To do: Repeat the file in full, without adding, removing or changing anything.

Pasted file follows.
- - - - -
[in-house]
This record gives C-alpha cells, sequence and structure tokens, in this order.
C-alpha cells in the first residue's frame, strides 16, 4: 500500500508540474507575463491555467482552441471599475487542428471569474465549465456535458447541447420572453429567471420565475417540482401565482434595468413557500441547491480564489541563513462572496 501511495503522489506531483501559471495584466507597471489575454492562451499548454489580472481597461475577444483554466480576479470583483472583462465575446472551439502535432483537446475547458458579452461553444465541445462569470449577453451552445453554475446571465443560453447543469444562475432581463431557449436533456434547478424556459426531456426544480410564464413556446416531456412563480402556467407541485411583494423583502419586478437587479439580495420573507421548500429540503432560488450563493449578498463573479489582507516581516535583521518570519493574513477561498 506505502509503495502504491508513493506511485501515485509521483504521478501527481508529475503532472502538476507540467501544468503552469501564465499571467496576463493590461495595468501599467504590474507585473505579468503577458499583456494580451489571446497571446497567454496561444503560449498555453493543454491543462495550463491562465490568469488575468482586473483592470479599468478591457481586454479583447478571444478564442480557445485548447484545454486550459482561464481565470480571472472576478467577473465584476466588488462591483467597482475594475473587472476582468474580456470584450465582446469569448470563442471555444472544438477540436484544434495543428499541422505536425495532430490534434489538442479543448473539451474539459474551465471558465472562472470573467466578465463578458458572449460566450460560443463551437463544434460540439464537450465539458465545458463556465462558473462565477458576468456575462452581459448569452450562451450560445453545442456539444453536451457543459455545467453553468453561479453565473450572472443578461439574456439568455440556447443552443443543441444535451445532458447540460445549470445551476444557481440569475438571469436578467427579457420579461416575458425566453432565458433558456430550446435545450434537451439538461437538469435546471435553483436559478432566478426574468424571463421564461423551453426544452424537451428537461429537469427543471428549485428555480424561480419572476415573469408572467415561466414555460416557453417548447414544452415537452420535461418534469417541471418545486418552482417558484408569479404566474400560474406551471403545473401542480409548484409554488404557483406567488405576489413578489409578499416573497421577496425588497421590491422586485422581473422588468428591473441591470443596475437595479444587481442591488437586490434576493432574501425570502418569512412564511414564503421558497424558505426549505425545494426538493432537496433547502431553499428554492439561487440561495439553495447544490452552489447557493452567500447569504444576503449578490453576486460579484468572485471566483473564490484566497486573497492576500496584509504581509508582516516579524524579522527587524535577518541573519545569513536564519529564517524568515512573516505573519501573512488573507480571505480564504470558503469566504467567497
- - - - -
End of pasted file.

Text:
[in-house]
This record gives C-alpha cells, sequence and structure tokens, in this order.
C-alpha cells in the first residue's frame, strides 16, 4: 500500500508540474507575463491555467482552441471599475487542428471569474465549465456535458447541447420572453429567471420565475417540482401565482434595468413557500441547491480564489541563513462572496 501511495503522489506531483501559471495584466507597471489575454492562451499548454489580472481597461475577444483554466480576479470583483472583462465575446472551439502535432483537446475547458458579452461553444465541445462569470449577453451552445453554475446571465443560453447543469444562475432581463431557449436533456434547478424556459426531456426544480410564464413556446416531456412563480402556467407541485411583494423583502419586478437587479439580495420573507421548500429540503432560488450563493449578498463573479489582507516581516535583521518570519493574513477561498 506505502509503495502504491508513493506511485501515485509521483504521478501527481508529475503532472502538476507540467501544468503552469501564465499571467496576463493590461495595468501599467504590474507585473505579468503577458499583456494580451489571446497571446497567454496561444503560449498555453493543454491543462495550463491562465490568469488575468482586473483592470479599468478591457481586454479583447478571444478564442480557445485548447484545454486550459482561464481565470480571472472576478467577473465584476466588488462591483467597482475594475473587472476582468474580456470584450465582446469569448470563442471555444472544438477540436484544434495543428499541422505536425495532430490534434489538442479543448473539451474539459474551465471558465472562472470573467466578465463578458458572449460566450460560443463551437463544434460540439464537450465539458465545458463556465462558473462565477458576468456575462452581459448569452450562451450560445453545442456539444453536451457543459455545467453553468453561479453565473450572472443578461439574456439568455440556447443552443443543441444535451445532458447540460445549470445551476444557481440569475438571469436578467427579457420579461416575458425566453432565458433558456430550446435545450434537451439538461437538469435546471435553483436559478432566478426574468424571463421564461423551453426544452424537451428537461429537469427543471428549485428555480424561480419572476415573469408572467415561466414555460416557453417548447414544452415537452420535461418534469417541471418545486418552482417558484408569479404566474400560474406551471403545473401542480409548484409554488404557483406567488405576489413578489409578499416573497421577496425588497421590491422586485422581473422588468428591473441591470443596475437595479444587481442591488437586490434576493432574501425570502418569512412564511414564503421558497424558505426549505425545494426538493432537496433547502431553499428554492439561487440561495439553495447544490452552489447557493452567500447569504444576503449578490453576486460579484468572485471566483473564490484566497486573497492576500496584509504581509508582516516579524524579522527587524535577518541573519545569513536564519529564517524568515512573516505573519501573512488573507480571505480564504470558503469566504467567497